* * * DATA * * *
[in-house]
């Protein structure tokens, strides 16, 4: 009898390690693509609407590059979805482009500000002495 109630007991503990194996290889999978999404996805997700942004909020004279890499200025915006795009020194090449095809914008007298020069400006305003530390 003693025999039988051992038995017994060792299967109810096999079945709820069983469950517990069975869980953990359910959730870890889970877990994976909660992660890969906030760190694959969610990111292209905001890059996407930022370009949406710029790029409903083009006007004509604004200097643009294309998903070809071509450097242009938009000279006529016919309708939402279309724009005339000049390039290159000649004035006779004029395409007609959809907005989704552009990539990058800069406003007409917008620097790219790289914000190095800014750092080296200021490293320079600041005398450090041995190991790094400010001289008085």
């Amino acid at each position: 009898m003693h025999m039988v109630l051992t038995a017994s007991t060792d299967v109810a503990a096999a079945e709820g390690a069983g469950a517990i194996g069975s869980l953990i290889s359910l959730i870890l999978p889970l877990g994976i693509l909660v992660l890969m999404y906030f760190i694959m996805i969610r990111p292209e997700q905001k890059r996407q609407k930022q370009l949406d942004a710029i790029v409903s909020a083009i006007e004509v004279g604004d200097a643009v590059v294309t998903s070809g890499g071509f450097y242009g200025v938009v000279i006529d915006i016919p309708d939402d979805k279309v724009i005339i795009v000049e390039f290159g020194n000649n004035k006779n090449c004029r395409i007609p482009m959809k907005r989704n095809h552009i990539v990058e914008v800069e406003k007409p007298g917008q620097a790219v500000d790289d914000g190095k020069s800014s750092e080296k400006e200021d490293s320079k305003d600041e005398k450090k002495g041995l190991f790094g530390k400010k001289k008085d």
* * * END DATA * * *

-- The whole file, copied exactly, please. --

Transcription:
[in-house]
């Protein structure tokens, strides 16, 4: 009898390690693509609407590059979805482009500000002495 109630007991503990194996290889999978999404996805997700942004909020004279890499200025915006795009020194090449095809914008007298020069400006305003530390 003693025999039988051992038995017994060792299967109810096999079945709820069983469950517990069975869980953990359910959730870890889970877990994976909660992660890969906030760190694959969610990111292209905001890059996407930022370009949406710029790029409903083009006007004509604004200097643009294309998903070809071509450097242009938009000279006529016919309708939402279309724009005339000049390039290159000649004035006779004029395409007609959809907005989704552009990539990058800069406003007409917008620097790219790289914000190095800014750092080296200021490293320079600041005398450090041995190991790094400010001289008085």
């Amino acid at each position: 009898m003693h025999m039988v109630l051992t038995a017994s007991t060792d299967v109810a503990a096999a079945e709820g390690a069983g469950a517990i194996g069975s869980l953990i290889s359910l959730i870890l999978p889970l877990g994976i693509l909660v992660l890969m999404y906030f760190i694959m996805i969610r990111p292209e997700q905001k890059r996407q609407k930022q370009l949406d942004a710029i790029v409903s909020a083009i006007e004509v004279g604004d200097a643009v590059v294309t998903s070809g890499g071509f450097y242009g200025v938009v000279i006529d915006i016919p309708d939402d979805k279309v724009i005339i795009v000049e390039f290159g020194n000649n004035k006779n090449c004029r395409i007609p482009m959809k907005r989704n095809h552009i990539v990058e914008v800069e406003k007409p007298g917008q620097a790219v500000d790289d914000g190095k020069s800014s750092e080296k400006e200021d490293s320079k305003d600041e005398k450090k002495g041995l190991f790094g530390k400010k001289k008085d």